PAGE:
• Everything I Never Told You by Celeste Ng – Another book I LOVED! I hadn’t read Ng before, but I did love the TV series based on her other book Little Fires Everywhere. In this book, the story follows the a Chinese American family in the 1970’s in the suburbs of Ohio. The children, Lydia, Nath, and Hannah, are the only Chinese children in town, and they face a lot of prejudice and microaggressions. Most of the story revolves around the fact that Lydia is missing from the first page of the book, but no one knows what happened. As the stories continues, and flashes backwards, we learn that Lydia’s father, who is Chinese, and her mother, who is white, have high expectations that their daughter we reach all the goals they didn’t Her mother wants her to be a doctor and her father wants her to be popular. The siblings have typical, complicated sibling relationships and everyone in the family leaves so much unsaid. This was a bittersweet, sad, family story that, though set in the 70’s could be about today. I loved the way the author developed each character, and how realistically flawed they all were.
  • Wreckage of My Presence: Essays by Casey Wilson – I have loved Casey Rose Wilson ever since I discovered the Bitch Sesh podcast, where she and Danielle Schneider break down Real Housewives episodes every week! I enjoyed this because Casey is funny and self deprecating and honest and real. She shared some silly acting stories, some sad family stories, and some funny memories. Listening to her read it was as fun as the podcast! And I started watching one of her shows, Happy Endings, because of her love for her costars.
  • Station Eleven by Emily St. John Mandel – I vaguely remember hearing about this book last year, and knew that I couldn’t read it while we were in the thick of our very real COVID-19 pandemic. This book, which I enjoyed more than I thought I would, takes place before, during, and after a flu pandemic that wipes out most of the world. It was sad and scary and entertaining, to read about the best and worst of humanity during the worst of times. While there were some slow parts in the book, there were also some parts I couldn’t read fast enough and I was sad when it ended.
  • Still Life by Louise Penny – I have heard Louise Penny’s detective series mentioned on multiple reading podcasts, so it’s been on my TBR for a few months. I finally decided to dive in to the first book and I enjoyed getting to know Detective Gamache and all of the characters in the small Canadian village of Three Pines. There were a LOT of secondary characters in this story, which made it feel crowded at times, but I still appreciated the lead up to the reveal of the who the murderer was and was had happened.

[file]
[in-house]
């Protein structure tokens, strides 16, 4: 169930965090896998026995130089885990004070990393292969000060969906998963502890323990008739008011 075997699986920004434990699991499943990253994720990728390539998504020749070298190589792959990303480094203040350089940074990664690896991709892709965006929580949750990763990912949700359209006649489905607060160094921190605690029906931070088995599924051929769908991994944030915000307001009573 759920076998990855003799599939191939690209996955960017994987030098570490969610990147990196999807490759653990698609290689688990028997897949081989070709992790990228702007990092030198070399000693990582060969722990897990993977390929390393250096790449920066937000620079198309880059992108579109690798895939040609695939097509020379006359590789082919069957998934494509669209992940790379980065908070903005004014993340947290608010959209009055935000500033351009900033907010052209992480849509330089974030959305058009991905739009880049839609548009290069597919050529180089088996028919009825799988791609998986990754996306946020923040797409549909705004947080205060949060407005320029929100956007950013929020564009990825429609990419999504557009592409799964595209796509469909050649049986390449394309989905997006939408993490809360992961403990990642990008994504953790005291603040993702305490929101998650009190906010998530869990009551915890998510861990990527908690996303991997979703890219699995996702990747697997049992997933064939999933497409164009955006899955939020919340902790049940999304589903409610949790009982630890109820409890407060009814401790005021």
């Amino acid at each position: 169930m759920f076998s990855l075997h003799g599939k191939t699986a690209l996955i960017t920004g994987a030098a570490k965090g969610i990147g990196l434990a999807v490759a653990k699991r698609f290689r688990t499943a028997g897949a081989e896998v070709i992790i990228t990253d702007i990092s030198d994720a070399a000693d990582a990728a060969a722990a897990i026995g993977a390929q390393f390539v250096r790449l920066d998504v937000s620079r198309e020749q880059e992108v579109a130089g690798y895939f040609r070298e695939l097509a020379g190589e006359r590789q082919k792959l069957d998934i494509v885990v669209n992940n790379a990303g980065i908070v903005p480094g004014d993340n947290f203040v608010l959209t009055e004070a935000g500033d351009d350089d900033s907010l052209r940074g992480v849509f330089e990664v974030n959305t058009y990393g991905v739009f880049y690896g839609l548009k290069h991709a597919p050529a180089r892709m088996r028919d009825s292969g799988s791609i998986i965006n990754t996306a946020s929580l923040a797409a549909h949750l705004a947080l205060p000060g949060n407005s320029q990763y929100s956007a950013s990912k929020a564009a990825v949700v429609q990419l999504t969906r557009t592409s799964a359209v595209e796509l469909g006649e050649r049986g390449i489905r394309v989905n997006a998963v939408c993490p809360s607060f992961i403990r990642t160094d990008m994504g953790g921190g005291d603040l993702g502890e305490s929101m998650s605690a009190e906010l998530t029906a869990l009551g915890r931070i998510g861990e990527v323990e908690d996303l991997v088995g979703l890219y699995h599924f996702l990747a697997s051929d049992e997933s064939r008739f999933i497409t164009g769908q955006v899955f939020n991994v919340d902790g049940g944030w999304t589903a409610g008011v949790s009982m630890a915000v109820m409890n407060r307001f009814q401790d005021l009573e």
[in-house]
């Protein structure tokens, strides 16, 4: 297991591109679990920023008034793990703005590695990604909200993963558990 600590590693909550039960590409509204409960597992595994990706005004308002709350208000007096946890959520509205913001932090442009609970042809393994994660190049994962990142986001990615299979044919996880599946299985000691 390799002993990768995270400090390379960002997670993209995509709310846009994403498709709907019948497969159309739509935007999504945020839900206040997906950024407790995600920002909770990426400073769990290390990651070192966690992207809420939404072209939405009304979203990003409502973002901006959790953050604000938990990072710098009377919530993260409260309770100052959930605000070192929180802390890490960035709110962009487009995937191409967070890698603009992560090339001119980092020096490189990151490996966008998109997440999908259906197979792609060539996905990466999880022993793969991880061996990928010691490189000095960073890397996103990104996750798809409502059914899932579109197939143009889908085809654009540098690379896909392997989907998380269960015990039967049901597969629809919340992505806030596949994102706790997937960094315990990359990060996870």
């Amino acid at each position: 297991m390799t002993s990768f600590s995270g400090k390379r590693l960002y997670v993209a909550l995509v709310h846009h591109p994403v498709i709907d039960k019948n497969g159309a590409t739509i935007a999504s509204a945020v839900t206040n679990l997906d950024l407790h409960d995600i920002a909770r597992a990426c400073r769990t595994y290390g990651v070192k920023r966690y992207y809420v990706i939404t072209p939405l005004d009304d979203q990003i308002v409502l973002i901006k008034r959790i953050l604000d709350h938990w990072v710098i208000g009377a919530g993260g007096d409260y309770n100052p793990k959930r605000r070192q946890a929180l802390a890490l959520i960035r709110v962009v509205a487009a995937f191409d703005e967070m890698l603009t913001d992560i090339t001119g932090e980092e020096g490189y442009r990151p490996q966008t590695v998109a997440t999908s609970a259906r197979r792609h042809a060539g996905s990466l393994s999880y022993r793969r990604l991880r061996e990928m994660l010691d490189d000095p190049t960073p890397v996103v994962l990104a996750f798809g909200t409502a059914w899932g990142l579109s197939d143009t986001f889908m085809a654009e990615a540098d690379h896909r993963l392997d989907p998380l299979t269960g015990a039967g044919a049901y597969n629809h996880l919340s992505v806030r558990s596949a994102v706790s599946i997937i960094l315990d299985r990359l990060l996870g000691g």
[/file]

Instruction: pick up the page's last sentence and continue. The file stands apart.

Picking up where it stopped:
• Hush-Hush by Stuart Woods – I haven’t read a Woods book since December, and I found a few available through my library. Just now I realized that I skipped one, so I will have to go back. I try to read the Stone Barrington series in order, just because some of his personal life changes slightly in between books. I don’t know why I love these books so much – they are graphically violent and nothing that I would hope happens in real life. But for escapism, I enjoy the fast-paced, rich-life adventures that Stone and his friends always find themselves in. What regular people can travel from NYC to Paris to NYC to London to NYC to Maine and back again in the course of a week or two, all while being stalked by Russian mobsters? It’s good fiction!
  • Choppy Waters by Stuart Woods – As soon as I finished the last Woods book and realized I had skipped this one, I had to go back and read it immediately. Thank goodness for library e-books readily available! What I enjoyed about this story was it was less about Stone Barrington’s wealthy adventures, and more about the president-elect, Holly Barker, is sometimes girlfriend. As the FBI and CIA fought to protect Holly from a fanatical group out to kill her before her inauguration, there was some fund undercover work, some hiding, and some fake-out scenarios to get the bad guys. I love Holly’s character and appreciated how she was in this entire story, instead of a chapter now and again.
  • Echo by Pam Muñoz Ryan – The Currently Reading podcast recommended this as a good YA to listen to on audio. I’m so glad I followed that recommendation, because the audio version was beautiful! This was a unique story, told in four parts. The first part was old fashioned fairy tale and I almost gave up because it was not what I was expecting. Luckily it was short and I loved the main sections of the story. It begins in Germany in 1933, then moves to Philadelphia in 1935 and then SoCal in 1942, and ends in NYC in 1951. Each of the three parts felt so separate, yet the author did a beautiful job of finding the connections. The ending was sweet and the story was light-hearted despite the challenges each character faced. I highly recommend anyone who loves YA books or this author listen to this story!
  • The Westing Game by Ellen Raskin – I remember loving this YA mystery as either a child or a new teacher, and I randomly decided to read it again this month. There are a number of wacky characters, brought together to solve a murder mystery, with a lot of word-play clues. From the first set of clues, I remembered bits and pieces of the story, which is shocking since it was so long ago when I last read it and I rarely remember details! This was a fun read, thought it felt old and I’m not sure that any kids today would find much excitement in the low-tech details.